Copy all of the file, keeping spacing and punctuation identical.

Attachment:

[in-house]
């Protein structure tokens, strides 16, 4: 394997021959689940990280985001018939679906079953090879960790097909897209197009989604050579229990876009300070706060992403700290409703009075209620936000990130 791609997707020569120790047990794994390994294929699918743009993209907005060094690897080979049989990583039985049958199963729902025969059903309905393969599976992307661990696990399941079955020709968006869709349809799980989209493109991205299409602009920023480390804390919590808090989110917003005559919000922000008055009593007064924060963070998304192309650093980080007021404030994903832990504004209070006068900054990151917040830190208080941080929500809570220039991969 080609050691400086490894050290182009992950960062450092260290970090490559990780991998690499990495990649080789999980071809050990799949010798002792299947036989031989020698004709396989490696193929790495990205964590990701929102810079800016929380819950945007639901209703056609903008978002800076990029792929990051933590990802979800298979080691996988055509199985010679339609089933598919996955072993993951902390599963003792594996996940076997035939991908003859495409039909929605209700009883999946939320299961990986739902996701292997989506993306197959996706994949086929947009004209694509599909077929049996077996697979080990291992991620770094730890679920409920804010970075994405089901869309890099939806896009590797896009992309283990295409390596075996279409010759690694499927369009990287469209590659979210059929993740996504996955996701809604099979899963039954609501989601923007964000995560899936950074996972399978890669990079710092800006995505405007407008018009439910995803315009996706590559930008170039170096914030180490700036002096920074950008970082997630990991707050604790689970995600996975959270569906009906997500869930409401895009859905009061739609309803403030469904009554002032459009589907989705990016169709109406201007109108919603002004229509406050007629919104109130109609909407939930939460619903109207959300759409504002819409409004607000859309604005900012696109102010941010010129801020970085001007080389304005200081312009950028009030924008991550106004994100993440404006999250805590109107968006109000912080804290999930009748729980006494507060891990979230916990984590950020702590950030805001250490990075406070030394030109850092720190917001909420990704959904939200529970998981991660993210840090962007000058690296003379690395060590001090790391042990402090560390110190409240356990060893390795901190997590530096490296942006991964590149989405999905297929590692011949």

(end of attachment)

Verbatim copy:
[in-house]
């Protein structure tokens, strides 16, 4: 394997021959689940990280985001018939679906079953090879960790097909897209197009989604050579229990876009300070706060992403700290409703009075209620936000990130 791609997707020569120790047990794994390994294929699918743009993209907005060094690897080979049989990583039985049958199963729902025969059903309905393969599976992307661990696990399941079955020709968006869709349809799980989209493109991205299409602009920023480390804390919590808090989110917003005559919000922000008055009593007064924060963070998304192309650093980080007021404030994903832990504004209070006068900054990151917040830190208080941080929500809570220039991969 080609050691400086490894050290182009992950960062450092260290970090490559990780991998690499990495990649080789999980071809050990799949010798002792299947036989031989020698004709396989490696193929790495990205964590990701929102810079800016929380819950945007639901209703056609903008978002800076990029792929990051933590990802979800298979080691996988055509199985010679339609089933598919996955072993993951902390599963003792594996996940076997035939991908003859495409039909929605209700009883999946939320299961990986739902996701292997989506993306197959996706994949086929947009004209694509599909077929049996077996697979080990291992991620770094730890679920409920804010970075994405089901869309890099939806896009590797896009992309283990295409390596075996279409010759690694499927369009990287469209590659979210059929993740996504996955996701809604099979899963039954609501989601923007964000995560899936950074996972399978890669990079710092800006995505405007407008018009439910995803315009996706590559930008170039170096914030180490700036002096920074950008970082997630990991707050604790689970995600996975959270569906009906997500869930409401895009859905009061739609309803403030469904009554002032459009589907989705990016169709109406201007109108919603002004229509406050007629919104109130109609909407939930939460619903109207959300759409504002819409409004607000859309604005900012696109102010941010010129801020970085001007080389304005200081312009950028009030924008991550106004994100993440404006999250805590109107968006109000912080804290999930009748729980006494507060891990979230916990984590950020702590950030805001250490990075406070030394030109850092720190917001909420990704959904939200529970998981991660993210840090962007000058690296003379690395060590001090790391042990402090560390110190409240356990060893390795901190997590530096490296942006991964590149989405999905297929590692011949």